Mano Raju, San Francisco Public Defender along with other city officials unveil “Jeff Adachi Way” at Gilbert Street to honor the late San Francisco Public Defender Jeff Adachi on Wednesday, Feb. 26, 2020. (Amanda Peterson/Special to S.F. Examiner)

Mano Raju, San Francisco Public Defender along with other city officials unveil “Jeff Adachi Way” at Gilbert Street to honor the late San Francisco Public Defender Jeff Adachi on Wednesday, Feb. 26, 2020. (Amanda Peterson/Special to S.F. Examiner)

Opinion: If you want to work towards justice, fund your local public defender

By Mano Raju

Special to The Examiner

About one year ago, public defenders across the country took to courthouse steps in solidarity with millions who marched in the streets world-wide for the Movement for Black Lives. One year later as cities open up, we know the heavy toll that the pandemic has taken on the working poor and communities of color struggling to access basic healthcare and housing.

Though many in elected office issued proclamations about a commitment to racial equity and justice in the days after the police murder of George Floyd, the reality for our largely Black and Brown client populations and their families remains stark. As millions more are pushed into poverty and homelessness, criminalization of the most vulnerable has continued unabated and our clients have languished in jail awaiting trial days beyond legally permissible. The overtime budgets of the police and sheriff in San Francisco combined are more than the entire public defender budget. The prosecutor’s budget is nearly twice as large. The juvenile and adult probation departments’ combined budgets are more than twice as large.

We spend exponentially more on the departments that arrest, confine, incarcerate, and monitor than we do on the one department that fights for the most marginalized. It is past time for a different approach. We need funding commitments to public defenders so that we can 1) provide a level of representation that is consistent with the requirements of the task of defending vulnerable individuals ensnared in the ever-expanding carceral system; 2) thoroughly and speedily litigate our cases, and 3) breathe life into legal system reforms so that changes in the law can actually reach those they were intended to reach.

We need to invest in more Public Defender staffing, including non-attorney staff, to connect those arrested with rehabilitation, employment, and educational opportunities. Unlike law enforcement, Public Defender social workers are part of the team entrusted with fighting for the accused, and yet are woefully underfunded.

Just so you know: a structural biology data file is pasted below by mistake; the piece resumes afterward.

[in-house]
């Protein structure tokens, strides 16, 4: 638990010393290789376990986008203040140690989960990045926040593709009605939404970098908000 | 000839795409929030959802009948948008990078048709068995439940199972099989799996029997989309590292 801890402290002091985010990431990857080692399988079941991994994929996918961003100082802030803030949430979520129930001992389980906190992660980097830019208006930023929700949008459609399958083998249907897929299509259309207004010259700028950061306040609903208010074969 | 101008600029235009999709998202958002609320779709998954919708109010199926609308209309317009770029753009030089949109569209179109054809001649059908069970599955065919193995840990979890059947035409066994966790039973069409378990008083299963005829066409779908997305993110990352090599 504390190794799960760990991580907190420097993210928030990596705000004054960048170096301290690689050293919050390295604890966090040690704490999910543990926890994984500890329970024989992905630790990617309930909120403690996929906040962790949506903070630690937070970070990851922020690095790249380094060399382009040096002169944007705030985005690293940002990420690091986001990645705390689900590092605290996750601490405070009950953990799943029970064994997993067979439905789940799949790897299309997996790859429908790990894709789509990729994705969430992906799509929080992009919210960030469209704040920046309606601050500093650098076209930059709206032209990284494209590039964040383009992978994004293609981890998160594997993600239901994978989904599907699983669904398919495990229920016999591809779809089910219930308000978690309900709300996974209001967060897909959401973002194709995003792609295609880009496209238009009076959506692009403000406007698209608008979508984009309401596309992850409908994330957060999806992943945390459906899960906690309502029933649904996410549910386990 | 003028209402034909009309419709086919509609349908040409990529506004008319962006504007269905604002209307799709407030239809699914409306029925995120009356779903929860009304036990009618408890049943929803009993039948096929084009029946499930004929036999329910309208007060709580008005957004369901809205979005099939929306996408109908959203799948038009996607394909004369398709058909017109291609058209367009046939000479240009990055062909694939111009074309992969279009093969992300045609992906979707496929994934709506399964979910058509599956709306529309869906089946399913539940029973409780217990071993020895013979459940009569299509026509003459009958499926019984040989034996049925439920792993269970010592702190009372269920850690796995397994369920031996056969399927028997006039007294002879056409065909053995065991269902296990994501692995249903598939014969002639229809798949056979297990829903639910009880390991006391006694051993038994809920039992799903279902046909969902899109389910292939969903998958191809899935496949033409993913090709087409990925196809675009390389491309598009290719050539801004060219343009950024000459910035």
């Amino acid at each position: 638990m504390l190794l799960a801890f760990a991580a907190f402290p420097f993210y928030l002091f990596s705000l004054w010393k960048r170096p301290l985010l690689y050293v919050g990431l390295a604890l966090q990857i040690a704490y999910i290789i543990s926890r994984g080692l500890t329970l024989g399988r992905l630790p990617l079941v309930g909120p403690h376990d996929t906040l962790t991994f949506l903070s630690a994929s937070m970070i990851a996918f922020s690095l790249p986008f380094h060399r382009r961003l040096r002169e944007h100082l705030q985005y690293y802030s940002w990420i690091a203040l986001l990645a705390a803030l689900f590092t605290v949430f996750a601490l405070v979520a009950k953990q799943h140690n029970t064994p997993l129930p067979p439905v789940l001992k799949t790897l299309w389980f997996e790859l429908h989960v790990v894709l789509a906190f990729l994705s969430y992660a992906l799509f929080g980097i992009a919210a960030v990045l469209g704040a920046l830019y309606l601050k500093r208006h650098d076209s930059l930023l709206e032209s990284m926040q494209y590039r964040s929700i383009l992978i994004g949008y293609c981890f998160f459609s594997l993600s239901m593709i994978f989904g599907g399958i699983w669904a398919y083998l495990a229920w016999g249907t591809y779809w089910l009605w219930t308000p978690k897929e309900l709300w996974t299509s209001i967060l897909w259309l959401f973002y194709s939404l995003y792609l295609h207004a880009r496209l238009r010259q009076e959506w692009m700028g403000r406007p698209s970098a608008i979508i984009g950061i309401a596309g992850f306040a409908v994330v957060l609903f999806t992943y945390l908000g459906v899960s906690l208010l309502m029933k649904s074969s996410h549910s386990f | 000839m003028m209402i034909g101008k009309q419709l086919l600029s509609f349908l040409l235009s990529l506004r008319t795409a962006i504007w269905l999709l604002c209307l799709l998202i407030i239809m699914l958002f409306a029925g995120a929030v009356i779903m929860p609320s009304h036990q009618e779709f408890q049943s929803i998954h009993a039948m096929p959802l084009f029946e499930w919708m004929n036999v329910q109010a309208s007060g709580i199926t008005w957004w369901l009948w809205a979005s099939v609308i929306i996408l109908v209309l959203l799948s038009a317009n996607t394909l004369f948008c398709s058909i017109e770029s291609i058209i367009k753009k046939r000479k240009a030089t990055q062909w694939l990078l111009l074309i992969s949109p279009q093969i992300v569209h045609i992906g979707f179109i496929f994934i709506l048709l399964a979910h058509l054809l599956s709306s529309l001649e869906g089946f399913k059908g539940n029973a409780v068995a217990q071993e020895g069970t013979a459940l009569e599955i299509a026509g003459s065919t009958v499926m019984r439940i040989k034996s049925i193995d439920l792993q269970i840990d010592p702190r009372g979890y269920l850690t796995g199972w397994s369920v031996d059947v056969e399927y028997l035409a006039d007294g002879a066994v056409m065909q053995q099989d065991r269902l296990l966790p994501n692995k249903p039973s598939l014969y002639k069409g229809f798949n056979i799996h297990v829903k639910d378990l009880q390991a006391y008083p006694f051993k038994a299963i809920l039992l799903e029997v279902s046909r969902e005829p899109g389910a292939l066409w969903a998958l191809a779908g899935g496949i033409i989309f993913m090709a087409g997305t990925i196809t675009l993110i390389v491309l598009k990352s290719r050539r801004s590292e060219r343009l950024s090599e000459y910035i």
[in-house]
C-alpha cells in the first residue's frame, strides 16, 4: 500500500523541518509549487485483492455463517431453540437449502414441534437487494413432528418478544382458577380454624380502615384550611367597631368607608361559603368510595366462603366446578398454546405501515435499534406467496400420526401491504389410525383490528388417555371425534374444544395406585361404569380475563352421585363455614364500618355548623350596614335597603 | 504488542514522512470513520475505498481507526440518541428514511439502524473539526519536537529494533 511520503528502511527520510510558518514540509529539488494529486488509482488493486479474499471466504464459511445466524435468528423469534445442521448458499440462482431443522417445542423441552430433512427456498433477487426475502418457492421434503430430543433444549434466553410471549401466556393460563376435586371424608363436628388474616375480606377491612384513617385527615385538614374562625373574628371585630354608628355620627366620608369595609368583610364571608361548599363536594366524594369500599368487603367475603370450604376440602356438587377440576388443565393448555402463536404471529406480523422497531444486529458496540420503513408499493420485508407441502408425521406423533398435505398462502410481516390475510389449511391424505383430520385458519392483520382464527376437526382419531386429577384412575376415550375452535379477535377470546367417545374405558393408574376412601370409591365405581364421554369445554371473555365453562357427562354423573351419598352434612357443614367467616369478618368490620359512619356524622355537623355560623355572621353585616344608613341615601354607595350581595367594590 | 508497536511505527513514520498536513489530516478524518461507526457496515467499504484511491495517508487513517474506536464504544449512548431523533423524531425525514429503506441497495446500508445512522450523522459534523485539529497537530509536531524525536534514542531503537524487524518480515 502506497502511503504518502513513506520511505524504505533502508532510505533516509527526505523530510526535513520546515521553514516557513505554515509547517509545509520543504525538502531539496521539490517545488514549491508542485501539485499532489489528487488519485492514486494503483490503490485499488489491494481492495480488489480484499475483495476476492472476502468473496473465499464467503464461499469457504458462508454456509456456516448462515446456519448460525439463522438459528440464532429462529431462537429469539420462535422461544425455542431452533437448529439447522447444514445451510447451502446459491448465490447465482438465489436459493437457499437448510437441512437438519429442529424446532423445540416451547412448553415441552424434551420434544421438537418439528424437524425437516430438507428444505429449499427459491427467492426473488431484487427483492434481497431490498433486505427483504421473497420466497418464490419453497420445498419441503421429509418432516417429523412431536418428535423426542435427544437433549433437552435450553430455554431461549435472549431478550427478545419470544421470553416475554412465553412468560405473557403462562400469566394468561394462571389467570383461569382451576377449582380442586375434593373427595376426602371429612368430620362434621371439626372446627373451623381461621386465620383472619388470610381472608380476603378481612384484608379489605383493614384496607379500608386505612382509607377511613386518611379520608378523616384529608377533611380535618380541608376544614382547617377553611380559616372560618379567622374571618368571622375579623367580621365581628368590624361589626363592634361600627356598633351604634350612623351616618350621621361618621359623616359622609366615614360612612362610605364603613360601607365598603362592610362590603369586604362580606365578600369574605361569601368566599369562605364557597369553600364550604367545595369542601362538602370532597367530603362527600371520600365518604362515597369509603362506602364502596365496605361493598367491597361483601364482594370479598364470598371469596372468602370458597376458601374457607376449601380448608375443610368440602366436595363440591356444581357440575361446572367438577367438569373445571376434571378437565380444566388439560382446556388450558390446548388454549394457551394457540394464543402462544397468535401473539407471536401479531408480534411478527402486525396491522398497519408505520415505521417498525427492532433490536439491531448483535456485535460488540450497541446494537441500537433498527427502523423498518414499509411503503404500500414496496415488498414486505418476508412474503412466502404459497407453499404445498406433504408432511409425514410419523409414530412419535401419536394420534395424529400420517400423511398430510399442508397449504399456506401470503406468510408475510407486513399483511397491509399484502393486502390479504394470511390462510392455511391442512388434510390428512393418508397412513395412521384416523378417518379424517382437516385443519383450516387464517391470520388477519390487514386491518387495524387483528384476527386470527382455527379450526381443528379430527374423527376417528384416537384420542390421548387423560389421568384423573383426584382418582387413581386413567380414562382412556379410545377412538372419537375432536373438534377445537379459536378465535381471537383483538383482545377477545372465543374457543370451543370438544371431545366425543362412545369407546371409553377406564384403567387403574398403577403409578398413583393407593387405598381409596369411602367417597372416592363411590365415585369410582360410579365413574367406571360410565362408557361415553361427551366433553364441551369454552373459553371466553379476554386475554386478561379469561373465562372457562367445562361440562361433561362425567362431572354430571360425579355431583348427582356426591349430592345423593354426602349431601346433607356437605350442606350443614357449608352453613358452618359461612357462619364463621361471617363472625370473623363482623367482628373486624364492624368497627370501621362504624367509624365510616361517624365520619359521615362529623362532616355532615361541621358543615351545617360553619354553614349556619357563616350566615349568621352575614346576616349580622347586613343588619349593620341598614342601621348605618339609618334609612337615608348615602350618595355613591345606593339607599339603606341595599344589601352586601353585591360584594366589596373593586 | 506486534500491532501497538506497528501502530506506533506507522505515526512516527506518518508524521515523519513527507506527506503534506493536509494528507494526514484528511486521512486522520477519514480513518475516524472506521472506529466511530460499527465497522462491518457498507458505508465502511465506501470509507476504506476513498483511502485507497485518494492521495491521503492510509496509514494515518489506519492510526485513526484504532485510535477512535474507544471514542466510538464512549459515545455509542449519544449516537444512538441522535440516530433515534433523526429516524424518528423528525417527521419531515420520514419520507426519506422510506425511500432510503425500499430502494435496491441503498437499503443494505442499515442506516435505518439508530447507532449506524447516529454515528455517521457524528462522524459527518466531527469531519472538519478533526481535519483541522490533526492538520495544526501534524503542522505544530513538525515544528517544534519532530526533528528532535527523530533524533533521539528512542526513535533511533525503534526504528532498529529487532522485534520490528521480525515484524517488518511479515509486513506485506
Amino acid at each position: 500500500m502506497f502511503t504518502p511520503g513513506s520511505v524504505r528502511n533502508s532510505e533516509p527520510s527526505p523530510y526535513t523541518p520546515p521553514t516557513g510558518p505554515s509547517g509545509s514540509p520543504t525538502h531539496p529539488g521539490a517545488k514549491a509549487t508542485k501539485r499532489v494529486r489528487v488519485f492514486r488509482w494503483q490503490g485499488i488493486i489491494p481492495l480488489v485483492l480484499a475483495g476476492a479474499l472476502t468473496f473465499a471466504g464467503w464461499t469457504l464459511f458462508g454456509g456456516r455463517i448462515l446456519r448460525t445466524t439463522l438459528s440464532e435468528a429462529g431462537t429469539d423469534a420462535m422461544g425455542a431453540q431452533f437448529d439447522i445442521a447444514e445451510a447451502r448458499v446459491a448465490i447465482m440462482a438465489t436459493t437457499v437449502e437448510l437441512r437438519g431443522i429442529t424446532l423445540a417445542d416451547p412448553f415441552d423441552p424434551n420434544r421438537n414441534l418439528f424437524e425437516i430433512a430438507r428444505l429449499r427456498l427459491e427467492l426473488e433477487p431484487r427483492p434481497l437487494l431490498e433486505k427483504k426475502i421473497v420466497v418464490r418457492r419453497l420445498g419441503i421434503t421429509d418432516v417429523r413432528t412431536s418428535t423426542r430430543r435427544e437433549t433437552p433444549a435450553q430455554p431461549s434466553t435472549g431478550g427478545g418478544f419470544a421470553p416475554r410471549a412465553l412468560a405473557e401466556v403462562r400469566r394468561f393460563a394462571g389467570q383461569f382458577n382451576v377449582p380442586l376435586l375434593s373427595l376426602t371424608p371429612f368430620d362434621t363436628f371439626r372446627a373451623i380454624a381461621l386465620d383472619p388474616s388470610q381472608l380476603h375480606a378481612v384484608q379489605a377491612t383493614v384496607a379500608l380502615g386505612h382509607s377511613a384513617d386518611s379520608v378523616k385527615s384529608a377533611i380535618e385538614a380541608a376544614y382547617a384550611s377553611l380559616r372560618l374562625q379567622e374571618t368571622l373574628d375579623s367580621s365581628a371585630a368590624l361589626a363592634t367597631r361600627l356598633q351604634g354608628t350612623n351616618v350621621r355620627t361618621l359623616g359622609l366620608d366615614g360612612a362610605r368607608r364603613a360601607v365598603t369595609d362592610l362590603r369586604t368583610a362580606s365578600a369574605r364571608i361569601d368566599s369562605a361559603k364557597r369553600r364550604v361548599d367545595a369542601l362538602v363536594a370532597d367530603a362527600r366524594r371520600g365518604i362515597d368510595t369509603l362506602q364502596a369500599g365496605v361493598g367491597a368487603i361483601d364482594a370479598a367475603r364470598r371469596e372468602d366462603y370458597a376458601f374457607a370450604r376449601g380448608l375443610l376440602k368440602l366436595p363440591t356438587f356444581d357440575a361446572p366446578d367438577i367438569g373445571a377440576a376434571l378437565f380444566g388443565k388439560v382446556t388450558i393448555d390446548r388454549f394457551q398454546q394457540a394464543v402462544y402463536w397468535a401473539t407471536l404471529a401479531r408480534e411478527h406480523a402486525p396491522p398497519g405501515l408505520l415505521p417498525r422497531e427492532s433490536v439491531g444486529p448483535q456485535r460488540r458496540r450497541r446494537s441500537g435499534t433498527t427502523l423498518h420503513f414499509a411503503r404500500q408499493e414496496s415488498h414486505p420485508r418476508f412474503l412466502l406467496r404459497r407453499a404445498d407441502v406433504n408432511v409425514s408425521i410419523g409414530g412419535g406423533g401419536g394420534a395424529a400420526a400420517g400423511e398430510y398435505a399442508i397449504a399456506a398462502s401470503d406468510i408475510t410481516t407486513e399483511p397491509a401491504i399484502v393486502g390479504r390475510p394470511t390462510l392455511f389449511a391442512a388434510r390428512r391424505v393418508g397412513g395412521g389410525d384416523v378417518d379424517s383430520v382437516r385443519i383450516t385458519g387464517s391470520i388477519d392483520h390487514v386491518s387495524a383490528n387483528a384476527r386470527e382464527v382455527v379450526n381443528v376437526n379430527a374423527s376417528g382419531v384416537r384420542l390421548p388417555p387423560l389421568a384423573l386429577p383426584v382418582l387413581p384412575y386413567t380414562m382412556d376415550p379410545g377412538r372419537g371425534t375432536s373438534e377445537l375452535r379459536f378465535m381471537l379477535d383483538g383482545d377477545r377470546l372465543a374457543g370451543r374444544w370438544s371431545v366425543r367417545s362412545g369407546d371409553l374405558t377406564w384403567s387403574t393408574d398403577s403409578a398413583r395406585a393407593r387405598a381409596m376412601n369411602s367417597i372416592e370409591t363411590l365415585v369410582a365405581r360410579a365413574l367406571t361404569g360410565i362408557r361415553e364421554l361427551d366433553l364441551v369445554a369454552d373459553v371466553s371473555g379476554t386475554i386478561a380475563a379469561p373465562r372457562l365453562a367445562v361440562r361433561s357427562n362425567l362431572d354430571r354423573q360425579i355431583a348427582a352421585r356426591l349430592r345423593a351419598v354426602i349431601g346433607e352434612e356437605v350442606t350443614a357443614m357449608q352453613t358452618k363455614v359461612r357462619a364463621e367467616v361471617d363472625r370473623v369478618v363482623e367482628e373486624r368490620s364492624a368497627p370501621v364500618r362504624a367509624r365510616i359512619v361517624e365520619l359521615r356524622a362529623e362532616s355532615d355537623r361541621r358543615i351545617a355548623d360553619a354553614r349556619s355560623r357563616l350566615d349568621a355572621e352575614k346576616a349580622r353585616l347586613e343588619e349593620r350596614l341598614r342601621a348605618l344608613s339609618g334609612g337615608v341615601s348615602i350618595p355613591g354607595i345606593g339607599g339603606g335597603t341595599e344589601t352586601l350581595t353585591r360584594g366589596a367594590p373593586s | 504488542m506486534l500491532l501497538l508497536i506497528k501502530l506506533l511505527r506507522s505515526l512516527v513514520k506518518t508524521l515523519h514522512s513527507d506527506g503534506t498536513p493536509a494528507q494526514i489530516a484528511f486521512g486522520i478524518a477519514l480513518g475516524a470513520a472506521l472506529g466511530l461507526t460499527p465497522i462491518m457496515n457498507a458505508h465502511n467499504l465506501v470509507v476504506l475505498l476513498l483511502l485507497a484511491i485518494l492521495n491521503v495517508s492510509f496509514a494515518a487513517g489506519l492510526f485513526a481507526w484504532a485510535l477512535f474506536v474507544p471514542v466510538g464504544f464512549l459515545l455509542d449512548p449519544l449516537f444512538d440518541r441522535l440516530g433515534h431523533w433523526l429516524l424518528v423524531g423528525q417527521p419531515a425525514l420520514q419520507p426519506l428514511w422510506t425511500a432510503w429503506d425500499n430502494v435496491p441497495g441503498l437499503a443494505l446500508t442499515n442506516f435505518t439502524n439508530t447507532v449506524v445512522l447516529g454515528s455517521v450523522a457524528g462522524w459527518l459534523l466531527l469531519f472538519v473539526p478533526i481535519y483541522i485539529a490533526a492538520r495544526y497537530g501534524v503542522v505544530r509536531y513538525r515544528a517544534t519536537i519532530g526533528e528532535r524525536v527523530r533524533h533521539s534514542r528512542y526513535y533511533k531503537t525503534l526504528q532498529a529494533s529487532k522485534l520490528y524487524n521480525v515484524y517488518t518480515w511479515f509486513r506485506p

Similarly, the importance of early representation has been demonstrated repeatedly, yet we are fighting to provide this basic right. Studies show that people who receive early representation spend less time in jail and are more likely to be released on their own recognizance. The importance of a strong, well-funded public defender office standing shoulder-to-shoulder with clients and the community fighting for justice and human dignity has never been more important.

When prosecutors file charges, they rely on police reports that have usually been generated within hours or a day after an incident, and with minimal investigation into the witnesses and details of the incident. Once the police report has been written and the charges filed, further police investigation – if any – is almost always conducted with the focus of justifying the charges filed, rather than pursuing any angles that might point to innocence.

Therefore, rigorous advocacy by public defenders is crucial for any chance at balancing the field. By investigating cases thoroughly, finding witnesses, retaining experts and eliciting ignored facts through cross-examination of prosecution witnesses at hearings, defenders are able to provide a fuller picture of any incident. Often, an accused person has a vital perspective that the prosecution will never have access to until trial. Therefore, well-funded aggressive trial advocacy is crucial to providing the fuller picture that can lead to more just results at trial or fairer plea negotiations.

Finally, the past years have generated legislative reforms such as the Racial Justice Act, new laws leading to shorter probation terms, and opportunities for resentencing those sentenced illegally or too harshly. Once the laws change, however, people are not able to just walk out of jails or prisons or automatically receive opportunities that probation or parole had denied them.

Someone has to do the work to get judges to implement the law. Again, it’s Public Defender offices, the least funded of the system, who have to carry the heaviest laboring oar. The dramatic underfunding has a cost for the individuals we represent that impacts not just them, but their families, and in a way that has generational impact. Brothers, sisters, mothers, and fathers are torn from their families, their lives treated like they don’t matter.

The City of San Francisco must dramatically increase the funding for Public Defenders who stand up and fight for change. As public defenders, we will continue to call out injustice. To question the system. Every day, we see the dehumanization and indifference to our clients, and the disparate and devastating impact of targeted criminalization and incarceration. We will continue to amplify the voices of all of our clients, their families, and their communities.

There is no greater urgency than now. Action is needed. I ask City and County Leadership and Elected Officials to properly fund defenders.

Mano Raju is the elected Public Defender of San Francisco. He is a co-founder of Public Defenders for Racial Justice and sits on the steering committee for the National Association for Public Defense.

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